I'm seeing iPads everywhere. Some corporate IT departments try to swat them -- reminiscent of early efforts to ban the Apple II and the IBM PC -- but the iPad is marching in, bringing with it more corporate Macs and iPhones.
While many analysts predicted that the iPad would eat into Mac sales, the reverse happened: iPad sales have apparently had a halo effect.
Apple's latest quarterly report shows an increase in Mac sales to 3.47 million units between April 1 and June 30 -- the most Macs ever. Using Gartner's second-quarter report of worldwide PC shipments as an estimated base figure, a whopping 4.2 percent of all PCs sold worldwide in the second quarter were Macs. Gartner's own figures estimate that the Mac accounted for an astonishing 9.8 percent of all PCs sold in the United States last quarter.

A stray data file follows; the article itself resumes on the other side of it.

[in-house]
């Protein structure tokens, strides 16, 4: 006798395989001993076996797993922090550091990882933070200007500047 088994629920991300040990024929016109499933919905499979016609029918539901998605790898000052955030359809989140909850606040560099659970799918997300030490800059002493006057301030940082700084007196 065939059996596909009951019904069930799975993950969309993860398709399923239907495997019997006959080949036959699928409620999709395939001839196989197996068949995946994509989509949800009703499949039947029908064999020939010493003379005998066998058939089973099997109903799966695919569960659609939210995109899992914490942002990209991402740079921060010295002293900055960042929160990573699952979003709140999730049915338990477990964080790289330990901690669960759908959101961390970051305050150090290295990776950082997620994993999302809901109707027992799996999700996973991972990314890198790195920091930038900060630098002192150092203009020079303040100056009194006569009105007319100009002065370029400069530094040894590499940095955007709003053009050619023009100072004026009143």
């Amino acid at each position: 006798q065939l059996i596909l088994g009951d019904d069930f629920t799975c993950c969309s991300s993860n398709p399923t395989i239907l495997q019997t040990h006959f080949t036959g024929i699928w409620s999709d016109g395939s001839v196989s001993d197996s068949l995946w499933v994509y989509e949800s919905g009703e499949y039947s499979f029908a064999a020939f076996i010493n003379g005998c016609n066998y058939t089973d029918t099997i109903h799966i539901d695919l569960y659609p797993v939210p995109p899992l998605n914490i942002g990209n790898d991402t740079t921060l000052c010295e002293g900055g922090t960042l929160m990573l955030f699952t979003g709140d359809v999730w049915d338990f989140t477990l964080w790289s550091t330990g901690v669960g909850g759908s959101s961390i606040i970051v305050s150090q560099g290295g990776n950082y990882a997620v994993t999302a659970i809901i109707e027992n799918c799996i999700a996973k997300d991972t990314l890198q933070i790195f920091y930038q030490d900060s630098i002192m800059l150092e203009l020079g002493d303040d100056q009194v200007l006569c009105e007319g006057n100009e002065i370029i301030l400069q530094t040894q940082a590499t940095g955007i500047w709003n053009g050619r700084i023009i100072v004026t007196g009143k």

What I'm seeing at the corporate level, from my admittedly subjective perspective, is that more iPads in business begets more Macs. This halo effect might be more accurately termed a "drag-them-kicking-and-screaming effect." Many corporate IT departments have made Mac purchases more difficult than PC purchases. Many plausible arguments accompanied the restriction -- they still do.
Then the iPhone hit. Eventually, companies that had standardized on the BlackBerry were forced to compromise, marking another beachead for the Apple invasion.
Now, with the iPad selling more than 3 million units in 80 days, they're all over the corporate landscape. The third battle line has been drawn, and this time employees aren't overly concerned about corporate guidelines: When the boss shows off her shiny new iPad, it's hard for IT folks to bluster about security and standards.